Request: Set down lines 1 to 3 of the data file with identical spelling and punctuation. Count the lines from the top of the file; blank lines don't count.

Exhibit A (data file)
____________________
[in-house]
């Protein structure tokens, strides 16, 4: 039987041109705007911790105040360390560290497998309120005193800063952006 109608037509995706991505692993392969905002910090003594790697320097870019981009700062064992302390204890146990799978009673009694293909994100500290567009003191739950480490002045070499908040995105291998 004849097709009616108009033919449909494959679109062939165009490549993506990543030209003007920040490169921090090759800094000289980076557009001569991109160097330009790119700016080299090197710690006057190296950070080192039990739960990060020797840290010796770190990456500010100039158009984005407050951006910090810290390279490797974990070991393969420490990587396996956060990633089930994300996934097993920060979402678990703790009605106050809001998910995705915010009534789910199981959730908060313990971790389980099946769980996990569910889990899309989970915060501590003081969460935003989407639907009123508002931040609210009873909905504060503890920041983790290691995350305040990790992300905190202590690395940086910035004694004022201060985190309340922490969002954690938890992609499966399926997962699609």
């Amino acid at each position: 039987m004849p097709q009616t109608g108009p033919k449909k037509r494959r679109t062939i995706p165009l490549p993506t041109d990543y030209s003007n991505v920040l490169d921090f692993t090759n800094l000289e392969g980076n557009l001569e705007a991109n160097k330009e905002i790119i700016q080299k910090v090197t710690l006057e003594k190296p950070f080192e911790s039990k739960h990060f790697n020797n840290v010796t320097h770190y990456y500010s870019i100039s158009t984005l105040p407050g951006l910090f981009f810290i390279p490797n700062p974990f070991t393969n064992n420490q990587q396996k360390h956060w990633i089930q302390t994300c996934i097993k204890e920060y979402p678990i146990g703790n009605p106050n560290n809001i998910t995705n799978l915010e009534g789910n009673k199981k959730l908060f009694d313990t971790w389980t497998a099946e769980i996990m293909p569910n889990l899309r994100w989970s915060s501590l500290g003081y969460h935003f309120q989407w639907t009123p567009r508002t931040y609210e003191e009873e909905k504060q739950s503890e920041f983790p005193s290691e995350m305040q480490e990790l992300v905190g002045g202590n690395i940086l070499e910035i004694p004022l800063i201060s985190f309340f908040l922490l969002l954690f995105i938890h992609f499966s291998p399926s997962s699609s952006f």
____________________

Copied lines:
[in-house]
């Protein structure tokens, strides 16, 4: 039987041109705007911790105040360390560290497998309120005193800063952006 109608037509995706991505692993392969905002910090003594790697320097870019981009700062064992302390204890146990799978009673009694293909994100500290567009003191739950480490002045070499908040995105291998 004849097709009616108009033919449909494959679109062939165009490549993506990543030209003007920040490169921090090759800094000289980076557009001569991109160097330009790119700016080299090197710690006057190296950070080192039990739960990060020797840290010796770190990456500010100039158009984005407050951006910090810290390279490797974990070991393969420490990587396996956060990633089930994300996934097993920060979402678990703790009605106050809001998910995705915010009534789910199981959730908060313990971790389980099946769980996990569910889990899309989970915060501590003081969460935003989407639907009123508002931040609210009873909905504060503890920041983790290691995350305040990790992300905190202590690395940086910035004694004022201060985190309340922490969002954690938890992609499966399926997962699609």
């Amino acid at each position: 039987m004849p097709q009616t109608g108009p033919k449909k037509r494959r679109t062939i995706p165009l490549p993506t041109d990543y030209s003007n991505v920040l490169d921090f692993t090759n800094l000289e392969g980076n557009l001569e705007a991109n160097k330009e905002i790119i700016q080299k910090v090197t710690l006057e003594k190296p950070f080192e911790s039990k739960h990060f790697n020797n840290v010796t320097h770190y990456y500010s870019i100039s158009t984005l105040p407050g951006l910090f981009f810290i390279p490797n700062p974990f070991t393969n064992n420490q990587q396996k360390h956060w990633i089930q302390t994300c996934i097993k204890e920060y979402p678990i146990g703790n009605p106050n560290n809001i998910t995705n799978l915010e009534g789910n009673k199981k959730l908060f009694d313990t971790w389980t497998a099946e769980i996990m293909p569910n889990l899309r994100w989970s915060s501590l500290g003081y969460h935003f309120q989407w639907t009123p567009r508002t931040y609210e003191e009873e909905k504060q739950s503890e920041f983790p005193s290691e995350m305040q480490e990790l992300v905190g002045g202590n690395i940086l070499e910035i004694p004022l800063i201060s985190f309340f908040l922490l969002l954690f995105i938890h992609f499966s291998p399926s997962s699609s952006f």